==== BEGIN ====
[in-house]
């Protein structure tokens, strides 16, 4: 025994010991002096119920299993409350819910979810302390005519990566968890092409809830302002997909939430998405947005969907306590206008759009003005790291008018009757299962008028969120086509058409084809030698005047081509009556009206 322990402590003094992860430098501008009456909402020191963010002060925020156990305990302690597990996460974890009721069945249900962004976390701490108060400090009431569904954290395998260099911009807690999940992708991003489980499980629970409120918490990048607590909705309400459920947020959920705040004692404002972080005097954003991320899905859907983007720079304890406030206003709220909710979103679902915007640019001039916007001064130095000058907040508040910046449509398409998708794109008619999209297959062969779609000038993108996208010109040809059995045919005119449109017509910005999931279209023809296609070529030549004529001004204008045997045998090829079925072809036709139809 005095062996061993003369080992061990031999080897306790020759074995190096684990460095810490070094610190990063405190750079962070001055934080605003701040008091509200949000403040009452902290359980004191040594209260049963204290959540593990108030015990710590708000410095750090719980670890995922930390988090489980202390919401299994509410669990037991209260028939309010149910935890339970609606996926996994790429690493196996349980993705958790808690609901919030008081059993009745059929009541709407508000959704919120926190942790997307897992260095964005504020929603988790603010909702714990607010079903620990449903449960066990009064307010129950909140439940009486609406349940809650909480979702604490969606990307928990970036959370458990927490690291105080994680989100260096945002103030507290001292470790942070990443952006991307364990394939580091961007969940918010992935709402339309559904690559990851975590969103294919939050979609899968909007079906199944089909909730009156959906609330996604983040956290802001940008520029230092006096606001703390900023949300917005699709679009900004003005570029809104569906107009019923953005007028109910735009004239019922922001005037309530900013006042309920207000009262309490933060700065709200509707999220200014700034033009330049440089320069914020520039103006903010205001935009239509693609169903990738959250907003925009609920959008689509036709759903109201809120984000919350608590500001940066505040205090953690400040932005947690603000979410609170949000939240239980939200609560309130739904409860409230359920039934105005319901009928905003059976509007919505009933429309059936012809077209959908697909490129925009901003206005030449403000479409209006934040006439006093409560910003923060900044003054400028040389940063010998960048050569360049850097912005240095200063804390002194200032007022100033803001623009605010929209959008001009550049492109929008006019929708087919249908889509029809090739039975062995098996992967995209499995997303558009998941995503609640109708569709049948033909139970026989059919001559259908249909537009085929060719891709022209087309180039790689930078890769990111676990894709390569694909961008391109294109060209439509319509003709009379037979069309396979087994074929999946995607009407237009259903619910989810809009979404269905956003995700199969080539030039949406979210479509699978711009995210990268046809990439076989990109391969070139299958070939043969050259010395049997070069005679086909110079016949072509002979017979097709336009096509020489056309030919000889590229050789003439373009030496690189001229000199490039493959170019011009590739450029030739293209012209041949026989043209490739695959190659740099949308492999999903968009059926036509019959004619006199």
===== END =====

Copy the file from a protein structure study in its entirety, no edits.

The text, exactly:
[in-house]
């Protein structure tokens, strides 16, 4: 025994010991002096119920299993409350819910979810302390005519990566968890092409809830302002997909939430998405947005969907306590206008759009003005790291008018009757299962008028969120086509058409084809030698005047081509009556009206 322990402590003094992860430098501008009456909402020191963010002060925020156990305990302690597990996460974890009721069945249900962004976390701490108060400090009431569904954290395998260099911009807690999940992708991003489980499980629970409120918490990048607590909705309400459920947020959920705040004692404002972080005097954003991320899905859907983007720079304890406030206003709220909710979103679902915007640019001039916007001064130095000058907040508040910046449509398409998708794109008619999209297959062969779609000038993108996208010109040809059995045919005119449109017509910005999931279209023809296609070529030549004529001004204008045997045998090829079925072809036709139809 005095062996061993003369080992061990031999080897306790020759074995190096684990460095810490070094610190990063405190750079962070001055934080605003701040008091509200949000403040009452902290359980004191040594209260049963204290959540593990108030015990710590708000410095750090719980670890995922930390988090489980202390919401299994509410669990037991209260028939309010149910935890339970609606996926996994790429690493196996349980993705958790808690609901919030008081059993009745059929009541709407508000959704919120926190942790997307897992260095964005504020929603988790603010909702714990607010079903620990449903449960066990009064307010129950909140439940009486609406349940809650909480979702604490969606990307928990970036959370458990927490690291105080994680989100260096945002103030507290001292470790942070990443952006991307364990394939580091961007969940918010992935709402339309559904690559990851975590969103294919939050979609899968909007079906199944089909909730009156959906609330996604983040956290802001940008520029230092006096606001703390900023949300917005699709679009900004003005570029809104569906107009019923953005007028109910735009004239019922922001005037309530900013006042309920207000009262309490933060700065709200509707999220200014700034033009330049440089320069914020520039103006903010205001935009239509693609169903990738959250907003925009609920959008689509036709759903109201809120984000919350608590500001940066505040205090953690400040932005947690603000979410609170949000939240239980939200609560309130739904409860409230359920039934105005319901009928905003059976509007919505009933429309059936012809077209959908697909490129925009901003206005030449403000479409209006934040006439006093409560910003923060900044003054400028040389940063010998960048050569360049850097912005240095200063804390002194200032007022100033803001623009605010929209959008001009550049492109929008006019929708087919249908889509029809090739039975062995098996992967995209499995997303558009998941995503609640109708569709049948033909139970026989059919001559259908249909537009085929060719891709022209087309180039790689930078890769990111676990894709390569694909961008391109294109060209439509319509003709009379037979069309396979087994074929999946995607009407237009259903619910989810809009979404269905956003995700199969080539030039949406979210479509699978711009995210990268046809990439076989990109391969070139299958070939043969050259010395049997070069005679086909110079016949072509002979017979097709336009096509020489056309030919000889590229050789003439373009030496690189001229000199490039493959170019011009590739450029030739293209012209041949026989043209490739695959190659740099949308492999999903968009059926036509019959004619006199």